|EcommerceBytes-NewsFlash, Number 2081 - July 16, 2009 - ISSN 1539-5065 0 of 5|
It appears eBay may be going much further than its recent changes to the View Item Page. A small number of users were shown a radically-different redesign in which sellers would have little control over the look and feel of their product pages, including the placement of photos, and it could even mean the end of customized templates for sellers' product descriptions, at least for some sellers.
eBay conducted a survey of users, showing them versions of a new Item page and asking respondents for their feedback on the new design. The major change in the samples shown to survey participants was to the description area.
Currently sellers can format the description area themselves and can include any information about the item, about themselves, or their terms of sale, along with logos, photos and video. Many sellers use templates they've created themselves or have acquired from third-party services, and many make liberal use of the opportunity to format the area with various colors and sizes of fonts as well as images.
In two versions of a redesigned Item page shown recently to survey participants, eBay would place item detail information in standardized sections toward the top of the page including Overview, Item Condition, and Specifications and Details. Sellers would then have the option of adding customized sections below the standard sections, but the content would be limited to information about the item for sale; each section could only contain one photo or video in a predetermined size and placement. eBay would also limit the types of formatting to bold, italic, underline, unordered or ordered lists, basic tables, paragraph, break and anchor links, and it would prevent sellers from specifying font type, size or color.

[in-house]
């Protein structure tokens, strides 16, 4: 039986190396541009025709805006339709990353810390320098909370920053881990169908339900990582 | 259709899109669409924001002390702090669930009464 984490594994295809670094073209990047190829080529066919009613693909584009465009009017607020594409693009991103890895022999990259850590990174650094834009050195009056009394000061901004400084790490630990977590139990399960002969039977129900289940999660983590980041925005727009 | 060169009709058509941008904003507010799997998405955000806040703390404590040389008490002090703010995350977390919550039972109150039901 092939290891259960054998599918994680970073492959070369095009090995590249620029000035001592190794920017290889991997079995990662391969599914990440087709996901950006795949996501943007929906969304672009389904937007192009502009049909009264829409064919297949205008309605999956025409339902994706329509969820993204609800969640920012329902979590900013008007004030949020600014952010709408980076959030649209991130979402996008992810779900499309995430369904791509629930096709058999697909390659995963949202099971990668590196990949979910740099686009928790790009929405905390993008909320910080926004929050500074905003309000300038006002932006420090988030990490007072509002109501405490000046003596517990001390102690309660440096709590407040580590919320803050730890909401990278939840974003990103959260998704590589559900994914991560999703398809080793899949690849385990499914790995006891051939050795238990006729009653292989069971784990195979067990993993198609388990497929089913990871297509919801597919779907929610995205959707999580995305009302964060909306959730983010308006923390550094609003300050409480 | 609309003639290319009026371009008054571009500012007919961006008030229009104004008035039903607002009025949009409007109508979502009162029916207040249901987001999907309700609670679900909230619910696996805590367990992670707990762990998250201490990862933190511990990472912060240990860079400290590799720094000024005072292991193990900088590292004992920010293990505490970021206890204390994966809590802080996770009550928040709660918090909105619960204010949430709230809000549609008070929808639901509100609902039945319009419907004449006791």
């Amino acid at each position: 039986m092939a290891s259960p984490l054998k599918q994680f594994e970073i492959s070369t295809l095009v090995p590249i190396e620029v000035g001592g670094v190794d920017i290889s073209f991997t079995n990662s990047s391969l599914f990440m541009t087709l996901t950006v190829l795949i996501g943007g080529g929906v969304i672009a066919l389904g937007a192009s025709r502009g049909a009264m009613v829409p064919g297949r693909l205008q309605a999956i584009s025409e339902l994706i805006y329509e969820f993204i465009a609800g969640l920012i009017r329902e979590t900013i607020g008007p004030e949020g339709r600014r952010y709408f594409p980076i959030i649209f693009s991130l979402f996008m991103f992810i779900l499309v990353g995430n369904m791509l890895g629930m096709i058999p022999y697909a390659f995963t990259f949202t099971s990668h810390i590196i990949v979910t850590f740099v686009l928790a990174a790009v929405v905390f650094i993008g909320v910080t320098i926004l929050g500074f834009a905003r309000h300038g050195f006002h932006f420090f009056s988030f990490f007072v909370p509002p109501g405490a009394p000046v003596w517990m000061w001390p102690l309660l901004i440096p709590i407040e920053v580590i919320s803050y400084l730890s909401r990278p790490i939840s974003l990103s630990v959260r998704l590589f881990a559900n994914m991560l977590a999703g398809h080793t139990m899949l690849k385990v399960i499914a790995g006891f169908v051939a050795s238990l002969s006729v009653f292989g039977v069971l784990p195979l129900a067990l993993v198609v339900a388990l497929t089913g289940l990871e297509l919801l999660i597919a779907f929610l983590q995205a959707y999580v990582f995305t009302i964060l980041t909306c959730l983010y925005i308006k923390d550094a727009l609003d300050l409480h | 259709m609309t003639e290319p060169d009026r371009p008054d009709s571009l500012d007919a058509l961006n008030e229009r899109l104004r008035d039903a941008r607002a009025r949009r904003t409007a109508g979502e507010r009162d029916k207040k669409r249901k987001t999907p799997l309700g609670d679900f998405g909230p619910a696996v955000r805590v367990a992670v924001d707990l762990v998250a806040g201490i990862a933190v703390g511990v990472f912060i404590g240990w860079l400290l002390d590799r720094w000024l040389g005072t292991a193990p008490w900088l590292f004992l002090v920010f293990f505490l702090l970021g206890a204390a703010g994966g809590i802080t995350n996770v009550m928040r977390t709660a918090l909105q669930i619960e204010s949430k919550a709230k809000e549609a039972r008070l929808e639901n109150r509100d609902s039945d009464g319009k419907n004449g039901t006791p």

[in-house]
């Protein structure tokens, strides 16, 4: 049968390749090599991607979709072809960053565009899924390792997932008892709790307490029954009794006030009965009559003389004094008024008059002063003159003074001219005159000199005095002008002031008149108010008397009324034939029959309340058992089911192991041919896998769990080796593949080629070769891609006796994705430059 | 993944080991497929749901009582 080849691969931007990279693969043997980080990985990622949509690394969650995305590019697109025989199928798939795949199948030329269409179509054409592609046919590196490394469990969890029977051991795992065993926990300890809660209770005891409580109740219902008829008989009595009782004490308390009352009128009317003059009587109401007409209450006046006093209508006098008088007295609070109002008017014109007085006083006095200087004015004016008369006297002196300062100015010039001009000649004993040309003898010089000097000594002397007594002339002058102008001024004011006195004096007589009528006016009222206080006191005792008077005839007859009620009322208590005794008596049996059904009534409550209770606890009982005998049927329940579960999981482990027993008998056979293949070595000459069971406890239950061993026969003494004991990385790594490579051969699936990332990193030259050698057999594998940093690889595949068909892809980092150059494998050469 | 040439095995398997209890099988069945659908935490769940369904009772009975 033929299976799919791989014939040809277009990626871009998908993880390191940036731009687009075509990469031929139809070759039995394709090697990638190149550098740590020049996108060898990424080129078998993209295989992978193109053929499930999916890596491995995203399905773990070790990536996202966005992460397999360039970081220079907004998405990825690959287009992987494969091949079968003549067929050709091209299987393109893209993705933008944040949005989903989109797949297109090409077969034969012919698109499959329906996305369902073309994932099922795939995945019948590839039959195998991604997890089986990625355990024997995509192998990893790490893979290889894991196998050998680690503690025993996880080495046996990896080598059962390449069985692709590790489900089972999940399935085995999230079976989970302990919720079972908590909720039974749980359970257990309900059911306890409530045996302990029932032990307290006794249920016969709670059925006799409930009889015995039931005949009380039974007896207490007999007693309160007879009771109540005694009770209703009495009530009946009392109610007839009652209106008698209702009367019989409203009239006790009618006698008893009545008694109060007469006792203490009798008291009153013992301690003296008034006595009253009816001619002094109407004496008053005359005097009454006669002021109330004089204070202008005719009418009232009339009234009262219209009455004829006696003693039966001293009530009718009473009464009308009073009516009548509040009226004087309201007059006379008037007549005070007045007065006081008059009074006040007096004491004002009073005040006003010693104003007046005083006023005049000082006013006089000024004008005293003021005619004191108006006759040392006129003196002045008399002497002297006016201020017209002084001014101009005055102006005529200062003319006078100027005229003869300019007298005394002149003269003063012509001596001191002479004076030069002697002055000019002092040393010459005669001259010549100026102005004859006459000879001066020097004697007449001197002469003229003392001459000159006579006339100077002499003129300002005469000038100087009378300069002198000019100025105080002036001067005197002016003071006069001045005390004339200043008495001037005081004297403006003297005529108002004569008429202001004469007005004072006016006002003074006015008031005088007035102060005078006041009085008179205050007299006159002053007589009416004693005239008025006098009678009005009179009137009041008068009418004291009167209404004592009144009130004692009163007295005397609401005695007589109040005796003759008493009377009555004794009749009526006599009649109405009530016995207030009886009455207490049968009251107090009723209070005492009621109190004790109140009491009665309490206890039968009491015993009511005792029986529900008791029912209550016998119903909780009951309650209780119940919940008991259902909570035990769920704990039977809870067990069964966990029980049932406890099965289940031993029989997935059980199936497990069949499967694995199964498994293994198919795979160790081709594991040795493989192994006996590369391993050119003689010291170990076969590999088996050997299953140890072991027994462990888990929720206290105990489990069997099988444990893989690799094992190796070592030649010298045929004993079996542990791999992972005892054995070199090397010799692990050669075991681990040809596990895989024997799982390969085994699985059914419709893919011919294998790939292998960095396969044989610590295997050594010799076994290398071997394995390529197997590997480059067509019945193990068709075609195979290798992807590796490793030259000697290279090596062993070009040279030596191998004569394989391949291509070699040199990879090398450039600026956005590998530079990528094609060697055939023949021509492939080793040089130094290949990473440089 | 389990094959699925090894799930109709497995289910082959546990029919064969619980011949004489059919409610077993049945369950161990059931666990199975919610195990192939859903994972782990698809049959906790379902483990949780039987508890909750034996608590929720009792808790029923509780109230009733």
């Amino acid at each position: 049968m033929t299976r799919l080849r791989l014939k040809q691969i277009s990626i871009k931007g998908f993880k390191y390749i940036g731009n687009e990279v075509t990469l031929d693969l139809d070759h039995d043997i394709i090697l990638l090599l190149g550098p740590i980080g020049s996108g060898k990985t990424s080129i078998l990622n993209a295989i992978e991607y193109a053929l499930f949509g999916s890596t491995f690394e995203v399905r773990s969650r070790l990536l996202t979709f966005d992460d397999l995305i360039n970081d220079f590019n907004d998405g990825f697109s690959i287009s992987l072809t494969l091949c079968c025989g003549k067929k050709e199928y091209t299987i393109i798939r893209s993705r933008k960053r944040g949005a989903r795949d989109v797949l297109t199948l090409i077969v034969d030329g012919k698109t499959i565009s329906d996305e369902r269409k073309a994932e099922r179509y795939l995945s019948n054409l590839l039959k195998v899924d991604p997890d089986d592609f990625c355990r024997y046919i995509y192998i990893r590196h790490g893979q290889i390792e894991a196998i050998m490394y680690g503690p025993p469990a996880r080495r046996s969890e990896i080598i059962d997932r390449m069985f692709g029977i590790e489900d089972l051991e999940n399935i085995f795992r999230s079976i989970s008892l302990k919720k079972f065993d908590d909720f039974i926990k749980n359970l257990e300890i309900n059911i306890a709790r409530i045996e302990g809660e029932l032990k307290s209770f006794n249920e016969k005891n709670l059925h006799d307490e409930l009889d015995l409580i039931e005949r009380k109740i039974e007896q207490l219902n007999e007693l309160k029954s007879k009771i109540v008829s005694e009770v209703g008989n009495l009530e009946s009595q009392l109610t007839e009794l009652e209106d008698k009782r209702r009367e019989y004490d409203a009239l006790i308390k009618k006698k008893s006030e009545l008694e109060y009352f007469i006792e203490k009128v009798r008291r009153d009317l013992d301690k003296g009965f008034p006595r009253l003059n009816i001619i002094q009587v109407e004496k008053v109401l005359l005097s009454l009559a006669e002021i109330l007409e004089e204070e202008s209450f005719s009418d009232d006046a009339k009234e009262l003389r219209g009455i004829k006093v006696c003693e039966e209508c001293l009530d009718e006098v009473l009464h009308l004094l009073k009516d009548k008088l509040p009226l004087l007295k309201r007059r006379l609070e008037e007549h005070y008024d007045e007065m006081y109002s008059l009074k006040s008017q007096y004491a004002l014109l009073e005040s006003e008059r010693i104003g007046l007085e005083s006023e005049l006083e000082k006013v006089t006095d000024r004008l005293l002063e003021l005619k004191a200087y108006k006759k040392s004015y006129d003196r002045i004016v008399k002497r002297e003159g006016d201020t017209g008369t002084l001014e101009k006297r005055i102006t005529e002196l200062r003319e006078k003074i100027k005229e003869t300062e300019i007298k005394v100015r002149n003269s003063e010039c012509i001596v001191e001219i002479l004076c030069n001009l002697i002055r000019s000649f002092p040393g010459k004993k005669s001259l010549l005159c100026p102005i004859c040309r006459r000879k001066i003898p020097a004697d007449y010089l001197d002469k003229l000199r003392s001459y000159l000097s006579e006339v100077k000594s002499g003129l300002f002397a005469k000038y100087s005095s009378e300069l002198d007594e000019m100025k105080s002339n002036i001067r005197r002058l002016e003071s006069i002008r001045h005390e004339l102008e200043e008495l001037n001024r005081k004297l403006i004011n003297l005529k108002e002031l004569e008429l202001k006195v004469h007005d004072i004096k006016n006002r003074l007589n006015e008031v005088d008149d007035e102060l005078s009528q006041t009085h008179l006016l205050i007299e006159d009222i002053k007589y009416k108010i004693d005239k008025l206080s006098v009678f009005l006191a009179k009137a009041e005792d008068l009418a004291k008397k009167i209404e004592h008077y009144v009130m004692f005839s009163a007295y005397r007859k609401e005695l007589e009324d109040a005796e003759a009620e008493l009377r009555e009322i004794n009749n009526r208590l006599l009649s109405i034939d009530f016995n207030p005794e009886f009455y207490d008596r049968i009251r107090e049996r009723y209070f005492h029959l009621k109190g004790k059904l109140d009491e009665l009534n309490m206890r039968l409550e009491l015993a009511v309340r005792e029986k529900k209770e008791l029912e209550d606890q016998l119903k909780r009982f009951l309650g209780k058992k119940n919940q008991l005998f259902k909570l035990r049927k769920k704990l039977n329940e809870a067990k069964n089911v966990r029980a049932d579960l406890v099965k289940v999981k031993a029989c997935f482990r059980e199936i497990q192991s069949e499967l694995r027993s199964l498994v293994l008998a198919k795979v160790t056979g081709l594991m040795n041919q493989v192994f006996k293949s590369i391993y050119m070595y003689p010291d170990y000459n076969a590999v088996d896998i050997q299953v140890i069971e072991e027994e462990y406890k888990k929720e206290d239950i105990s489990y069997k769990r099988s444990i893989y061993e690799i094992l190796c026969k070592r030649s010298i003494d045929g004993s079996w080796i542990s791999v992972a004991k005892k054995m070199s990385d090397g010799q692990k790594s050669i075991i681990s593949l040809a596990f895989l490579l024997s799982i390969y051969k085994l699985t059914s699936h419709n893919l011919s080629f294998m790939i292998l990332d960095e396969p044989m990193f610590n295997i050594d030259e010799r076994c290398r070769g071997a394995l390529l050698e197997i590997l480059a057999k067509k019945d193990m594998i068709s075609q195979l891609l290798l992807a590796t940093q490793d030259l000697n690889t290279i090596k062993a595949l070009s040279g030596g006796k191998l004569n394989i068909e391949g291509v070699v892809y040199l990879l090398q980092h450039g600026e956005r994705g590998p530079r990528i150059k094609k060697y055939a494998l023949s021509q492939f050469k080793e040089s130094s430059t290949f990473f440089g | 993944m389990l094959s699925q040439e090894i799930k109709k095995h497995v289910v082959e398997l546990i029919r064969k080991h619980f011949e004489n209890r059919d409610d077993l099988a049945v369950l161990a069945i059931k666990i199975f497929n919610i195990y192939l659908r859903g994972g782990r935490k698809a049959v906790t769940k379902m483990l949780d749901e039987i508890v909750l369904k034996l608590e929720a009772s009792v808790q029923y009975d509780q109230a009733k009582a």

The Item page design under consideration would also display the sellers' other active listings, and if they had an eBay Store, it would display their Store categories. Sellers could include one logo of a size determined by eBay, and it appears that eBay would ban active content from the page.
eBay has stated its desire to standardize listings in order to improve the buyer experience, and it has also worried about malware that can potentially be included in user-generated content. The new View Item page that eBay rolled out this year separates user-generated content from eBay content in order to "prevent users from submitting HTML that may interfere with how eBay works," but it signaled its intent to go further in the interest of site security.
Note that AuctionBytes is not privy to how many versions eBay was testing, or how far along in the development stage eBay is with an Item page redesign.
Read more on the AuctionBytes Blog
About the author:
Ina Steiner is co-founder and Editor of EcommerceBytes and has been reporting on ecommerce since 1999. She's a widely cited authority on marketplace selling and is author of "Turn eBay Data Into Dollars" (McGraw-Hill 2006). Her blog was featured in the book, "Blogging Heroes" (Wiley 2008). Follow her on Twitter at @ecommercebytes and send news tips to firstname.lastname@example.org.
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